Amanda Young - Characterization


Several of the film crew behind the Saw film series have commented on the extent to which Amanda's character had been written to be one of the most important in the franchise. Marcus Dunstan, writer of Saw's IV-VII, stated that "Shawnee Smith's character represents a tremendous viable, emotional thread throughout the narratives." Fellow writer of Saw's IV-VII, Patrick Melton, further stated that "I don't think we could have effectively told the story of Hoffman and John Kramer without including Amanda." Kevin Greutert, the editor of Saw's I-V and director of Saw VI and Saw 3D further stated that " did a great job, and such a peculiar aspect of the Jigsaw character, with the fact that he had these tender feelings for this weirdo."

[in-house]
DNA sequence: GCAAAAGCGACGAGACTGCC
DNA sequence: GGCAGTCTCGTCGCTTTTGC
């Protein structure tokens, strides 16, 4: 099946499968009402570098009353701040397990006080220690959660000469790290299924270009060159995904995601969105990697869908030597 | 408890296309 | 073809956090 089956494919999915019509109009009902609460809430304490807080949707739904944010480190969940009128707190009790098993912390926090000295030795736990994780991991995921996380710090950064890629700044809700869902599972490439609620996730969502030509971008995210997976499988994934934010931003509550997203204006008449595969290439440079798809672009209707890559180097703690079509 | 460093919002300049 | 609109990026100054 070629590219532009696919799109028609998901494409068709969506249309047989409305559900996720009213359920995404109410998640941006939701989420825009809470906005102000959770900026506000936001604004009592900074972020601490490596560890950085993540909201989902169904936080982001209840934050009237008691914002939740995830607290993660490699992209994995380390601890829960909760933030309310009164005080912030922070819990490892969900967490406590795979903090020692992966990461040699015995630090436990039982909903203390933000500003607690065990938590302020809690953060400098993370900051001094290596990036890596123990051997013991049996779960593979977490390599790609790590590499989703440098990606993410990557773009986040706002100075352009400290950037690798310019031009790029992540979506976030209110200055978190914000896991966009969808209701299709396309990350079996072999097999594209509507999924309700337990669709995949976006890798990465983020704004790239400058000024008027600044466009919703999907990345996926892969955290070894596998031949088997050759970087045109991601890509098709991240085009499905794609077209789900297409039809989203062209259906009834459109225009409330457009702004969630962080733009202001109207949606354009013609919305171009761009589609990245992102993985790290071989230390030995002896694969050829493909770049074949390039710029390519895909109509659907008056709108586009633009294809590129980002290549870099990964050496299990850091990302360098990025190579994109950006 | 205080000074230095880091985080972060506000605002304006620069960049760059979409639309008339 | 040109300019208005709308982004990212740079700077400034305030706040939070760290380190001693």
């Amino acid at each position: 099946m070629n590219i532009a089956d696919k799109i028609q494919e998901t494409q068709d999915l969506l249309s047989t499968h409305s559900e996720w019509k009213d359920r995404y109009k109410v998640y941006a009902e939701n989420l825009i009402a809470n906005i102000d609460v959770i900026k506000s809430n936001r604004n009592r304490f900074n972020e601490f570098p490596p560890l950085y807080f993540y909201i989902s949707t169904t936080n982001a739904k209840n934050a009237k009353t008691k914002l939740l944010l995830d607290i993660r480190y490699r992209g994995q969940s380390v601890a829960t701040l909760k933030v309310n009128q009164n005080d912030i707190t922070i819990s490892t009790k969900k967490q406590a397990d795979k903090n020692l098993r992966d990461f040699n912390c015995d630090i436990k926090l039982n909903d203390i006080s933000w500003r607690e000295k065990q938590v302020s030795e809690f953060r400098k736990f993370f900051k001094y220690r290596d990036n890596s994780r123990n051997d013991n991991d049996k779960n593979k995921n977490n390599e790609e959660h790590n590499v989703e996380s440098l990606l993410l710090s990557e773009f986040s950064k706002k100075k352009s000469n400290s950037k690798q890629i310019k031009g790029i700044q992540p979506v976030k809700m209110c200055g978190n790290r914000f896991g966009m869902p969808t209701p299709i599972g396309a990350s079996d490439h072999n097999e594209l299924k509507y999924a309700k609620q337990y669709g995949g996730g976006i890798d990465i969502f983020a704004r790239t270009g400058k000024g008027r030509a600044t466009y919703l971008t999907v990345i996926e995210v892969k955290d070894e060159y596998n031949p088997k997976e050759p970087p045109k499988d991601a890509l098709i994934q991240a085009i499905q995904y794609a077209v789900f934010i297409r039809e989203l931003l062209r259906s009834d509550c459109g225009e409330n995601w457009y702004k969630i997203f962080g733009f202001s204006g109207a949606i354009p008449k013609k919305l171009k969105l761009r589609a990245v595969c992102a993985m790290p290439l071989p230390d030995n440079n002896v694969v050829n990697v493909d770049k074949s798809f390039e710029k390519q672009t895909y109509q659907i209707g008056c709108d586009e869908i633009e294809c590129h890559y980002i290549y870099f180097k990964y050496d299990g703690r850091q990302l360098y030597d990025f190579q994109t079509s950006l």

Through interviews with Shawnee Smith, it was revealed that Amanda's evolution into the killer she was at the end of Saw III was in part due to a horrible childhood. Smith stated on numerous occasions that Amanda was severely abused and neglected when she was a child. This had been confirmed by Saw series writer and co-creator Leigh Whannell, who also commented on Amanda's past in a commentary for Saw III. In the original script of Saw III, dialogue between Jigsaw and Amanda made references to her past; in a scene she explains to Jigsaw that "When I was a little girl, my father would lock me under the stairs. I was terrified of the dark, and he would leave me in there alone. For hours." The scene had explained Amanda's emotional turmoil with the Bathroom Trap.